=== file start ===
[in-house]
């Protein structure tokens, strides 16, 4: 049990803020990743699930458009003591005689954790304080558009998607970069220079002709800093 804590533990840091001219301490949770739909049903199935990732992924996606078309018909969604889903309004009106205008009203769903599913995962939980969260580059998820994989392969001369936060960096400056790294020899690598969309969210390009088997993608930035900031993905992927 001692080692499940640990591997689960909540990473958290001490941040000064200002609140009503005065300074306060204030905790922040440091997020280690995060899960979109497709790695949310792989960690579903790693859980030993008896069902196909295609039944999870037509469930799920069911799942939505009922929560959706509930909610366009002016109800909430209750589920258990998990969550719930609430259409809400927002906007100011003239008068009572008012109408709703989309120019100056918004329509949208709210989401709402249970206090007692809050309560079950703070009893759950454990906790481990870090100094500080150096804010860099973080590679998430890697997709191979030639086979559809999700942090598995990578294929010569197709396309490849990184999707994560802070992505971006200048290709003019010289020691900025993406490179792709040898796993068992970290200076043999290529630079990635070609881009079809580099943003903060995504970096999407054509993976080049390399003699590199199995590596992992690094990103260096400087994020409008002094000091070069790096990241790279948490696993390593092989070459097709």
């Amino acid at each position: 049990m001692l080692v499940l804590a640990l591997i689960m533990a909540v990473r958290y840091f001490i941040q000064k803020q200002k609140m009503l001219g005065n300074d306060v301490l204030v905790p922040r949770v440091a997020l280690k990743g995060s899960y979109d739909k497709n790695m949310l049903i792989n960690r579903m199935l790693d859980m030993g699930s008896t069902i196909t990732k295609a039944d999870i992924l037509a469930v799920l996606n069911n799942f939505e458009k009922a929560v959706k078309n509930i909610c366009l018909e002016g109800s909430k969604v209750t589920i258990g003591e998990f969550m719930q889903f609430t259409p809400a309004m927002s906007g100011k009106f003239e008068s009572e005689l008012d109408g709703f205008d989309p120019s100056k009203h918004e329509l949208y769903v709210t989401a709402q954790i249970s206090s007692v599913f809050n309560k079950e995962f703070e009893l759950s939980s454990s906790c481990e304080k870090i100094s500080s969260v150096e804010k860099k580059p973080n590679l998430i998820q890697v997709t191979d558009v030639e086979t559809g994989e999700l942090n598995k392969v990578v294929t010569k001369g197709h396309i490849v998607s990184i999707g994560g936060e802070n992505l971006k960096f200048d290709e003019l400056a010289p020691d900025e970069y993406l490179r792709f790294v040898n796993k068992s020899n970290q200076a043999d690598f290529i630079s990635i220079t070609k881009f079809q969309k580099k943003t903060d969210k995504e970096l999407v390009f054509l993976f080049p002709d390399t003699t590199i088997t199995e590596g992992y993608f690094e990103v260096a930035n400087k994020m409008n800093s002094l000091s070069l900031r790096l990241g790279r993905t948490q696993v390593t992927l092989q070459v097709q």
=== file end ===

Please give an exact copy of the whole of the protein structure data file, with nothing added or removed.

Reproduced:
[in-house]
């Protein structure tokens, strides 16, 4: 049990803020990743699930458009003591005689954790304080558009998607970069220079002709800093 804590533990840091001219301490949770739909049903199935990732992924996606078309018909969604889903309004009106205008009203769903599913995962939980969260580059998820994989392969001369936060960096400056790294020899690598969309969210390009088997993608930035900031993905992927 001692080692499940640990591997689960909540990473958290001490941040000064200002609140009503005065300074306060204030905790922040440091997020280690995060899960979109497709790695949310792989960690579903790693859980030993008896069902196909295609039944999870037509469930799920069911799942939505009922929560959706509930909610366009002016109800909430209750589920258990998990969550719930609430259409809400927002906007100011003239008068009572008012109408709703989309120019100056918004329509949208709210989401709402249970206090007692809050309560079950703070009893759950454990906790481990870090100094500080150096804010860099973080590679998430890697997709191979030639086979559809999700942090598995990578294929010569197709396309490849990184999707994560802070992505971006200048290709003019010289020691900025993406490179792709040898796993068992970290200076043999290529630079990635070609881009079809580099943003903060995504970096999407054509993976080049390399003699590199199995590596992992690094990103260096400087994020409008002094000091070069790096990241790279948490696993390593092989070459097709």
């Amino acid at each position: 049990m001692l080692v499940l804590a640990l591997i689960m533990a909540v990473r958290y840091f001490i941040q000064k803020q200002k609140m009503l001219g005065n300074d306060v301490l204030v905790p922040r949770v440091a997020l280690k990743g995060s899960y979109d739909k497709n790695m949310l049903i792989n960690r579903m199935l790693d859980m030993g699930s008896t069902i196909t990732k295609a039944d999870i992924l037509a469930v799920l996606n069911n799942f939505e458009k009922a929560v959706k078309n509930i909610c366009l018909e002016g109800s909430k969604v209750t589920i258990g003591e998990f969550m719930q889903f609430t259409p809400a309004m927002s906007g100011k009106f003239e008068s009572e005689l008012d109408g709703f205008d989309p120019s100056k009203h918004e329509l949208y769903v709210t989401a709402q954790i249970s206090s007692v599913f809050n309560k079950e995962f703070e009893l759950s939980s454990s906790c481990e304080k870090i100094s500080s969260v150096e804010k860099k580059p973080n590679l998430i998820q890697v997709t191979d558009v030639e086979t559809g994989e999700l942090n598995k392969v990578v294929t010569k001369g197709h396309i490849v998607s990184i999707g994560g936060e802070n992505l971006k960096f200048d290709e003019l400056a010289p020691d900025e970069y993406l490179r792709f790294v040898n796993k068992s020899n970290q200076a043999d690598f290529i630079s990635i220079t070609k881009f079809q969309k580099k943003t903060d969210k995504e970096l999407v390009f054509l993976f080049p002709d390399t003699t590199i088997t199995e590596g992992y993608f690094e990103v260096a930035n400087k994020m409008n800093s002094l000091s070069l900031r790096l990241g790279r993905t948490q696993v390593t992927l092989q070459v097709q």